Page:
stream = response)
return response
else:
return HttpResponse(u’This feature has been turned off.’)

In the main view for the profile, we add a check in the beginning so that a (basically) blank result page is shown:

def ajax_profile(request, id):
entity = directory.models.Entity.objects.filter(id = int(id))[0] if entity.is_invisible:
return HttpResponse(u'<h2>People, etc.</h2>’)

One nicety we provide is usually loading a profile on mouseover for its area of the search result page. This means that users can more quickly and easily scan through drilldown pages in search of the right match; however, there is a performance gotcha for simply specifying an onmouseover handler. If you specify an onmouseover for a containing div, you may get a separate event call for every time the user hovers over an element contained in the div, easily getting 3+ calls if a user moves the mouse over to the link. That could be annoying to people on a VPN connection if it means that they are getting the network hits for numerous needless profile loads.

To cut back on this, we define an initially null variable for the last profile moused over:

Then we call the following function in the containing div element’s onmouseover:

PHOTO_DIRECTORY.last_mouseover_profile = null;

Then we call the following function in the containing div element’s onmouseover:

PHOTO_DIRECTORY.mouseover_profile = function(profile)
{
if (profile != PHOTO_DIRECTORY.last_mouseover_profile)
{
PHOTO_DIRECTORY.load_profile(profile);
PHOTO_DIRECTORY.last_mouseover_profile = profile;
PHOTO_DIRECTORY.register_editables();
}
}

The relevant code from search_internal.html is as follows:

<div class=”search_result”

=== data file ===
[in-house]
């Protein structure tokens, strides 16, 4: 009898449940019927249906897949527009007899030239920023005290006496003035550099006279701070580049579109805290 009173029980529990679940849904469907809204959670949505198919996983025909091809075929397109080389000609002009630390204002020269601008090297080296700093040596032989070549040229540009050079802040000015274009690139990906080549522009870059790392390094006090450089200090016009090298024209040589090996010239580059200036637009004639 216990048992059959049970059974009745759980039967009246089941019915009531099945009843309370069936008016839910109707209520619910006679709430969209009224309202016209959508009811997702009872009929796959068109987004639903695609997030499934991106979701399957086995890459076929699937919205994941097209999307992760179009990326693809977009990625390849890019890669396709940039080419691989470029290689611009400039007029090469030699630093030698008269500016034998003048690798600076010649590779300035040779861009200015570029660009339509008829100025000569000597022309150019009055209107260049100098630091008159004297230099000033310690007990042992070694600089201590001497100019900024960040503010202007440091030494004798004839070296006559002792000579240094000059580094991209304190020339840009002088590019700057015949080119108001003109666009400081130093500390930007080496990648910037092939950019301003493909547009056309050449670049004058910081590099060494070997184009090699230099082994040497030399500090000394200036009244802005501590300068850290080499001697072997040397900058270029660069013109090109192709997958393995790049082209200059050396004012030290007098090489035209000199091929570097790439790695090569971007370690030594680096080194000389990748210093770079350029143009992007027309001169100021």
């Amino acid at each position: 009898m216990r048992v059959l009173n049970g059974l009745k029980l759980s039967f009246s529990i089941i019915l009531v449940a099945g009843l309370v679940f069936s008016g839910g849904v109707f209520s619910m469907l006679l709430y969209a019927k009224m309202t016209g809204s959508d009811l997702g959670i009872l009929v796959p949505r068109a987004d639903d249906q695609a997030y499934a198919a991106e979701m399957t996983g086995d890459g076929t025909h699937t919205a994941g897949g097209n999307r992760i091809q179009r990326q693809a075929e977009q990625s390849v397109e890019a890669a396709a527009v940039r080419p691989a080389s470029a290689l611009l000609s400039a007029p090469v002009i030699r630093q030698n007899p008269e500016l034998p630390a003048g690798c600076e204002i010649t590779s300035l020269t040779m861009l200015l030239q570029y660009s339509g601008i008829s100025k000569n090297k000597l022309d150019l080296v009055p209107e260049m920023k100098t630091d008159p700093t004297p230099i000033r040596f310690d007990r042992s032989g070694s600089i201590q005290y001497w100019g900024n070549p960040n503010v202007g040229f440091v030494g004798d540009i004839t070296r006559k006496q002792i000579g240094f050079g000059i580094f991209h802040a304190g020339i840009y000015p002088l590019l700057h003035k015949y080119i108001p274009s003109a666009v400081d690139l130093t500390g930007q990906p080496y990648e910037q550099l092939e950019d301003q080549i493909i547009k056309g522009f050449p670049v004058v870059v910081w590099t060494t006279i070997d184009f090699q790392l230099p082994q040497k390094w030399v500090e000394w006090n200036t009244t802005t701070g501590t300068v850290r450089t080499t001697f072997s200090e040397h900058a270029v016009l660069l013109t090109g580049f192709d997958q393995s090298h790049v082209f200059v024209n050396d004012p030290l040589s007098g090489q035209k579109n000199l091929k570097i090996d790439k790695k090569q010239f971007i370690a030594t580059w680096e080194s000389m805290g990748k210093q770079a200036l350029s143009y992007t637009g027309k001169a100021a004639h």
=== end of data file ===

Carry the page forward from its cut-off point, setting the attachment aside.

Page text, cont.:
onmouseover=”PHOTO_DIRECTORY.mouseover_profile(
{{ result.id }});”
onclick=”PHOTO_DIRECTORY.click_profile({{ result.id }});”>

We usually, but not always, enable this mouseover functionality; not always, because it works out to annoying behavior if a person is trying to edit, does a drag select, mouses over the profile area, and reloads a fresh, non-edited profile. Here we edit the Jeditable plugin’s source code and add a few lines; we also perform a second check for if the user is logged in, and offer a login form if so:

/* if element is empty add something clickable
(if requested) */
if (!$.trim($(this).html())) {
$(this).html(settings.placeholder);
}
$(this).bind(settings.event, function(e) {

$(“div”).removeAttr(“onmouseover”);
if (!PHOTO_DIRECTORY.check_login())
{
PHOTO_DIRECTORY.offer_login();
}
/* abort if disabled for this element */
if (true === $(this).data(‘disabled.editable’)) {
return;
}

For Jeditable-enabled elements, we can override the placeholder for an empty element at method call, but the default placeholder is cleared when editing begins; overridden placeholders aren’t. We override the placeholder with something that gives us a little more control and styling freedom: